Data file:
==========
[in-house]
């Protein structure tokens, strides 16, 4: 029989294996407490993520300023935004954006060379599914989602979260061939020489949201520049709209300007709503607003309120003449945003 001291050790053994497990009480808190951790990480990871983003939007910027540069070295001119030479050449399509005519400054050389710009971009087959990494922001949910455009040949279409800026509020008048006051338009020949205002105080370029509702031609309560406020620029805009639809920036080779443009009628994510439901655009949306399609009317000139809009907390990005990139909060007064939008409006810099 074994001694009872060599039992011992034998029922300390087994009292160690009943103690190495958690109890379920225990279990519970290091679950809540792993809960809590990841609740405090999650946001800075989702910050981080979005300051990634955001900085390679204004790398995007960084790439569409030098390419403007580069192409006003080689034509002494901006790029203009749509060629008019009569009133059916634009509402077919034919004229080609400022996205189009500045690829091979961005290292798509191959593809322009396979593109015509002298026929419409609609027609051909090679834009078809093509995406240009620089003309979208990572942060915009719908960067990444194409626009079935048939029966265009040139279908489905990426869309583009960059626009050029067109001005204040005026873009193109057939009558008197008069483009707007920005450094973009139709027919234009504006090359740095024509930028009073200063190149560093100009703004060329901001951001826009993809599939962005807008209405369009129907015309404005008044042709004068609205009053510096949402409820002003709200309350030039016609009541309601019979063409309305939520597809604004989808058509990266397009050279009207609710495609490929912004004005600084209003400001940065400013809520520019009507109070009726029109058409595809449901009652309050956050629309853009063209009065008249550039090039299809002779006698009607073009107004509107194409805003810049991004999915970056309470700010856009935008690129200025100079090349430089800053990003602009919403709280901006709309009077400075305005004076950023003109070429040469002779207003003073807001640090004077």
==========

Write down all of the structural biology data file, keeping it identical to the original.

[in-house]
């Protein structure tokens, strides 16, 4: 029989294996407490993520300023935004954006060379599914989602979260061939020489949201520049709209300007709503607003309120003449945003 001291050790053994497990009480808190951790990480990871983003939007910027540069070295001119030479050449399509005519400054050389710009971009087959990494922001949910455009040949279409800026509020008048006051338009020949205002105080370029509702031609309560406020620029805009639809920036080779443009009628994510439901655009949306399609009317000139809009907390990005990139909060007064939008409006810099 074994001694009872060599039992011992034998029922300390087994009292160690009943103690190495958690109890379920225990279990519970290091679950809540792993809960809590990841609740405090999650946001800075989702910050981080979005300051990634955001900085390679204004790398995007960084790439569409030098390419403007580069192409006003080689034509002494901006790029203009749509060629008019009569009133059916634009509402077919034919004229080609400022996205189009500045690829091979961005290292798509191959593809322009396979593109015509002298026929419409609609027609051909090679834009078809093509995406240009620089003309979208990572942060915009719908960067990444194409626009079935048939029966265009040139279908489905990426869309583009960059626009050029067109001005204040005026873009193109057939009558008197008069483009707007920005450094973009139709027919234009504006090359740095024509930028009073200063190149560093100009703004060329901001951001826009993809599939962005807008209405369009129907015309404005008044042709004068609205009053510096949402409820002003709200309350030039016609009541309601019979063409309305939520597809604004989808058509990266397009050279009207609710495609490929912004004005600084209003400001940065400013809520520019009507109070009726029109058409595809449901009652309050956050629309853009063209009065008249550039090039299809002779006698009607073009107004509107194409805003810049991004999915970056309470700010856009935008690129200025100079090349430089800053990003602009919403709280901006709309009077400075305005004076950023003109070429040469002779207003003073807001640090004077």